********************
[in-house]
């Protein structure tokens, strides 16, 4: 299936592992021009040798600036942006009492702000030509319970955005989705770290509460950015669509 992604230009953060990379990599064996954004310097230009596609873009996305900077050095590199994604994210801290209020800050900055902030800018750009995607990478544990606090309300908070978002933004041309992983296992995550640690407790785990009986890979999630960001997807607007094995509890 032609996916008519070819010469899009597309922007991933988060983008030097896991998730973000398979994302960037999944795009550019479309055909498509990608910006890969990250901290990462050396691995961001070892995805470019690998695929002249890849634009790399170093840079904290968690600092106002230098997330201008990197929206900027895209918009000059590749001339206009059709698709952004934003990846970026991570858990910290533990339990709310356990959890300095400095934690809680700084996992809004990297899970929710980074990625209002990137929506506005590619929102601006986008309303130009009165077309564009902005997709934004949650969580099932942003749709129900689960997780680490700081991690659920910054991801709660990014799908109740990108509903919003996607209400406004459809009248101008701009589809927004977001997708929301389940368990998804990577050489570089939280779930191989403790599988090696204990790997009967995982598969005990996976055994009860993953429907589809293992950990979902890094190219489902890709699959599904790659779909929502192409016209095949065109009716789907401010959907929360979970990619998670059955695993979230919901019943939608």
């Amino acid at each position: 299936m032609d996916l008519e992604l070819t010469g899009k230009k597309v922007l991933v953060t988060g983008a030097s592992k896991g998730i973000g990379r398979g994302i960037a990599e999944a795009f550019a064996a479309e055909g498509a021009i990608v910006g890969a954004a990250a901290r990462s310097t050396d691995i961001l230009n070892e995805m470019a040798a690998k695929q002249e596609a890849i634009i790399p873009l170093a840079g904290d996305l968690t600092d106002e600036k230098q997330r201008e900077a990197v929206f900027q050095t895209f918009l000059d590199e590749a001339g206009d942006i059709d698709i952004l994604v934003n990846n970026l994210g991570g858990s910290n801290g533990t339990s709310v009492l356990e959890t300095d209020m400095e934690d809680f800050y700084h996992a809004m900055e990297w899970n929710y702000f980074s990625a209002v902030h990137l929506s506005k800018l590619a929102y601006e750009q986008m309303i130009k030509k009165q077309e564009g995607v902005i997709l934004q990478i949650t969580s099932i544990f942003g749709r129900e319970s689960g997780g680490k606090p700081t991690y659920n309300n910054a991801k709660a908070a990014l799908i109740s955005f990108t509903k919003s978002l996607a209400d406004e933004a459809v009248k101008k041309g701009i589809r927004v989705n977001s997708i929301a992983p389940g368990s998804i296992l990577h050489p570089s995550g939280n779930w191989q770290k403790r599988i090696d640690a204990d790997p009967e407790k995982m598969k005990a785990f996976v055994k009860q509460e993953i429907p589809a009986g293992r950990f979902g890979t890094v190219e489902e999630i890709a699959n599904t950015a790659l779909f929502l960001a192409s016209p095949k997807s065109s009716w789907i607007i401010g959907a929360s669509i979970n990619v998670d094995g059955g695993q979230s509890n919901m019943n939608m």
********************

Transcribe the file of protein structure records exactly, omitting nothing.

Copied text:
[in-house]
């Protein structure tokens, strides 16, 4: 299936592992021009040798600036942006009492702000030509319970955005989705770290509460950015669509 992604230009953060990379990599064996954004310097230009596609873009996305900077050095590199994604994210801290209020800050900055902030800018750009995607990478544990606090309300908070978002933004041309992983296992995550640690407790785990009986890979999630960001997807607007094995509890 032609996916008519070819010469899009597309922007991933988060983008030097896991998730973000398979994302960037999944795009550019479309055909498509990608910006890969990250901290990462050396691995961001070892995805470019690998695929002249890849634009790399170093840079904290968690600092106002230098997330201008990197929206900027895209918009000059590749001339206009059709698709952004934003990846970026991570858990910290533990339990709310356990959890300095400095934690809680700084996992809004990297899970929710980074990625209002990137929506506005590619929102601006986008309303130009009165077309564009902005997709934004949650969580099932942003749709129900689960997780680490700081991690659920910054991801709660990014799908109740990108509903919003996607209400406004459809009248101008701009589809927004977001997708929301389940368990998804990577050489570089939280779930191989403790599988090696204990790997009967995982598969005990996976055994009860993953429907589809293992950990979902890094190219489902890709699959599904790659779909929502192409016209095949065109009716789907401010959907929360979970990619998670059955695993979230919901019943939608």
């Amino acid at each position: 299936m032609d996916l008519e992604l070819t010469g899009k230009k597309v922007l991933v953060t988060g983008a030097s592992k896991g998730i973000g990379r398979g994302i960037a990599e999944a795009f550019a064996a479309e055909g498509a021009i990608v910006g890969a954004a990250a901290r990462s310097t050396d691995i961001l230009n070892e995805m470019a040798a690998k695929q002249e596609a890849i634009i790399p873009l170093a840079g904290d996305l968690t600092d106002e600036k230098q997330r201008e900077a990197v929206f900027q050095t895209f918009l000059d590199e590749a001339g206009d942006i059709d698709i952004l994604v934003n990846n970026l994210g991570g858990s910290n801290g533990t339990s709310v009492l356990e959890t300095d209020m400095e934690d809680f800050y700084h996992a809004m900055e990297w899970n929710y702000f980074s990625a209002v902030h990137l929506s506005k800018l590619a929102y601006e750009q986008m309303i130009k030509k009165q077309e564009g995607v902005i997709l934004q990478i949650t969580s099932i544990f942003g749709r129900e319970s689960g997780g680490k606090p700081t991690y659920n309300n910054a991801k709660a908070a990014l799908i109740s955005f990108t509903k919003s978002l996607a209400d406004e933004a459809v009248k101008k041309g701009i589809r927004v989705n977001s997708i929301a992983p389940g368990s998804i296992l990577h050489p570089s995550g939280n779930w191989q770290k403790r599988i090696d640690a204990d790997p009967e407790k995982m598969k005990a785990f996976v055994k009860q509460e993953i429907p589809a009986g293992r950990f979902g890979t890094v190219e489902e999630i890709a699959n599904t950015a790659l779909f929502l960001a192409s016209p095949k997807s065109s009716w789907i607007i401010g959907a929360s669509i979970n990619v998670d094995g059955g695993q979230s509890n919901m019943n939608m």